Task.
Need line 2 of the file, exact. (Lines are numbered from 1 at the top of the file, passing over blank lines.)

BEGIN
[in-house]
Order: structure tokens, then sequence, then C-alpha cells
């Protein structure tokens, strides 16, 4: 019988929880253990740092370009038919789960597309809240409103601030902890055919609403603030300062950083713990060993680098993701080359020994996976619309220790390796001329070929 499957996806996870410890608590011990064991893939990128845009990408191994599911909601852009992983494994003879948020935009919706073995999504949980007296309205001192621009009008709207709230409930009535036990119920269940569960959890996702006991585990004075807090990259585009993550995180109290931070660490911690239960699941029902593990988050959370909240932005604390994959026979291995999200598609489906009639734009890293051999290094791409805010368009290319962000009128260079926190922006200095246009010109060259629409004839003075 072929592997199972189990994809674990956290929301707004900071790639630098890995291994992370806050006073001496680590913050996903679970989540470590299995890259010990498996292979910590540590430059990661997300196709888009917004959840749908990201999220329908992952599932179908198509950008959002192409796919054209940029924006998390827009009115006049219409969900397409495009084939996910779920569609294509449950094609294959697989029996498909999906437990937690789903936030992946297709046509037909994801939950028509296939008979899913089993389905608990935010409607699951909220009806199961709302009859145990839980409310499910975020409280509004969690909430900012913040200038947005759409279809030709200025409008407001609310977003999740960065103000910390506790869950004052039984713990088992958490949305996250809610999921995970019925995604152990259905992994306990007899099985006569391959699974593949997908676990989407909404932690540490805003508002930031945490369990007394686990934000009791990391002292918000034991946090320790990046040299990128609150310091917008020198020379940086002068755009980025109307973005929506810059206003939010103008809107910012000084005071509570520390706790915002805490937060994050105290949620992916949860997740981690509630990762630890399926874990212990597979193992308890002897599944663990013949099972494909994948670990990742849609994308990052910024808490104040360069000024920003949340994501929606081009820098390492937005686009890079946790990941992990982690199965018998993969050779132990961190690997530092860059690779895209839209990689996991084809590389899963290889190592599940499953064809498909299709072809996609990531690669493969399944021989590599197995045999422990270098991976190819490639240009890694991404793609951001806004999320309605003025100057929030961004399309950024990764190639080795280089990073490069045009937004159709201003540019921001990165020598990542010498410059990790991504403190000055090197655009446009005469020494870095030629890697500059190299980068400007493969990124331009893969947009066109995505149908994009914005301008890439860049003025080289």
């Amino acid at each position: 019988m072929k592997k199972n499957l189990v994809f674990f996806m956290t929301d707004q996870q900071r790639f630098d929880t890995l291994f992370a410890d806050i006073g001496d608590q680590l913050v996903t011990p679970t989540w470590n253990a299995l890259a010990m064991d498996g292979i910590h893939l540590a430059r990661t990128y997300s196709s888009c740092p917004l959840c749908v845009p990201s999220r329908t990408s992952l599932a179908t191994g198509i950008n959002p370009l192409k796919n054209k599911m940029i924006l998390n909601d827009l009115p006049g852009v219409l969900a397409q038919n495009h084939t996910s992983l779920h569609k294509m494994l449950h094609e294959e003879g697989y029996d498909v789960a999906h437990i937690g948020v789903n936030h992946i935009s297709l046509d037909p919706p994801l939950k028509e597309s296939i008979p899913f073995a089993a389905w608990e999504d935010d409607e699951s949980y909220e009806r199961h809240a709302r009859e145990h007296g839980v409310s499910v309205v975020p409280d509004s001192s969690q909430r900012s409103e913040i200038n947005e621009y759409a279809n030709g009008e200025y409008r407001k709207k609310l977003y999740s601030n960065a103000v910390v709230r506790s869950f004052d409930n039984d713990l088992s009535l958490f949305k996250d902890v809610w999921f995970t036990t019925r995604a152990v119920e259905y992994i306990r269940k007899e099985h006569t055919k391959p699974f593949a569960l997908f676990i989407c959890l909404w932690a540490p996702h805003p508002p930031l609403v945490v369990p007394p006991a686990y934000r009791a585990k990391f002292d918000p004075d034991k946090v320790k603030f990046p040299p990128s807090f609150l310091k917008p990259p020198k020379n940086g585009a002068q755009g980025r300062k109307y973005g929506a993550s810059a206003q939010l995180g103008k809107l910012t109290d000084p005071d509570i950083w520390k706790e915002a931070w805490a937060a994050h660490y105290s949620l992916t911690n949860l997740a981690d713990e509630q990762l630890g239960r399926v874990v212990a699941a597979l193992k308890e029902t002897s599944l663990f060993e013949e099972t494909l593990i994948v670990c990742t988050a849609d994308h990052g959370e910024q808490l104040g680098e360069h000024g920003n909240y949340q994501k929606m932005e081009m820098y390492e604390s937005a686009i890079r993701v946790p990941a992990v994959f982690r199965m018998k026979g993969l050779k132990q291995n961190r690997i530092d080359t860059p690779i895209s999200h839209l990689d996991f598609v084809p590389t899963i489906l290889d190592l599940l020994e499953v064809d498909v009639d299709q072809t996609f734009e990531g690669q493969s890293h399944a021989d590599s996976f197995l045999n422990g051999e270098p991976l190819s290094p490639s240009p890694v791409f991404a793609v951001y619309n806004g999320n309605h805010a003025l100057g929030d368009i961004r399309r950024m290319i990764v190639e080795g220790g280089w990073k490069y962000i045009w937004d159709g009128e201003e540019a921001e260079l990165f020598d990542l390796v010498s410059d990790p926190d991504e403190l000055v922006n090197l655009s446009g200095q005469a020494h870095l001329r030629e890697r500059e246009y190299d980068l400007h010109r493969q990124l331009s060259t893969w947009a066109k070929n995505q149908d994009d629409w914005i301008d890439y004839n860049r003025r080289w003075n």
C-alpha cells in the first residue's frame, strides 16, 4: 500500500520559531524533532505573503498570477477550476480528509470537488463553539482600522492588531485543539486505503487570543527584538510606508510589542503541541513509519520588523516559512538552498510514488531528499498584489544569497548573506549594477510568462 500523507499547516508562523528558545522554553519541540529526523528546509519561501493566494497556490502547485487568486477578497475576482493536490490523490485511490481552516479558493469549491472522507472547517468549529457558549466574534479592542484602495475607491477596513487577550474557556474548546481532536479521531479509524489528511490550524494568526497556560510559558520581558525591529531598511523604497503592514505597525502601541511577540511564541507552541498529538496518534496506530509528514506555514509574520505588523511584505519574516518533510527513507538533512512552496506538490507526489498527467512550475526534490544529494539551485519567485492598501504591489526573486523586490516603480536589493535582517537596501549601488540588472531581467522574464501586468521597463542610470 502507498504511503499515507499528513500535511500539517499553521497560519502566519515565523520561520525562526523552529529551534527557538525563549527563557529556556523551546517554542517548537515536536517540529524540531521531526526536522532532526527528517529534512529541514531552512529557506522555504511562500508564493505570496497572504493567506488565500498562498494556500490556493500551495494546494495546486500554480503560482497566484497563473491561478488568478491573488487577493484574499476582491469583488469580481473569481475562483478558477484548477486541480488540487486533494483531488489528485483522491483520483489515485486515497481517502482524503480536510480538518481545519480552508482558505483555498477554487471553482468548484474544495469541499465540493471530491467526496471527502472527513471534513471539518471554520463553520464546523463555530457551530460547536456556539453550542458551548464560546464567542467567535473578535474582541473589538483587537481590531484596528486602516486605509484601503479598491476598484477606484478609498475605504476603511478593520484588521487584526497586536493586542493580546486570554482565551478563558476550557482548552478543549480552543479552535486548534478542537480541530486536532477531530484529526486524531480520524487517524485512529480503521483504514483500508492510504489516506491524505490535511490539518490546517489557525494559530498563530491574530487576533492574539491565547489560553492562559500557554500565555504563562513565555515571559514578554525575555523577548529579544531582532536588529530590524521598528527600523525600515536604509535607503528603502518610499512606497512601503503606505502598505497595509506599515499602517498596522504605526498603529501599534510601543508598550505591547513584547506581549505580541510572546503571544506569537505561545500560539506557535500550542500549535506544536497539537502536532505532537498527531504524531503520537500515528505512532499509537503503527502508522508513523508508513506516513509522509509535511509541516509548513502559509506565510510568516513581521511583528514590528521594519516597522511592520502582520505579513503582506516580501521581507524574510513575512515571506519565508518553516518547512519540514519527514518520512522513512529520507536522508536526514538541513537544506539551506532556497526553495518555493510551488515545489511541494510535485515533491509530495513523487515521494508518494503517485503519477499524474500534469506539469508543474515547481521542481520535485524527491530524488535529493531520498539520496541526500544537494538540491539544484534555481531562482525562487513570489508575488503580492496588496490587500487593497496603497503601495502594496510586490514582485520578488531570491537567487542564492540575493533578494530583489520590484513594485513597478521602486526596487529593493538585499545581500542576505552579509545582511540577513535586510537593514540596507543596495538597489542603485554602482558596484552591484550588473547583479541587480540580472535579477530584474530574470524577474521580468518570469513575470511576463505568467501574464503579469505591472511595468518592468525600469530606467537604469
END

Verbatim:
Order: structure tokens, then sequence, then C-alpha cells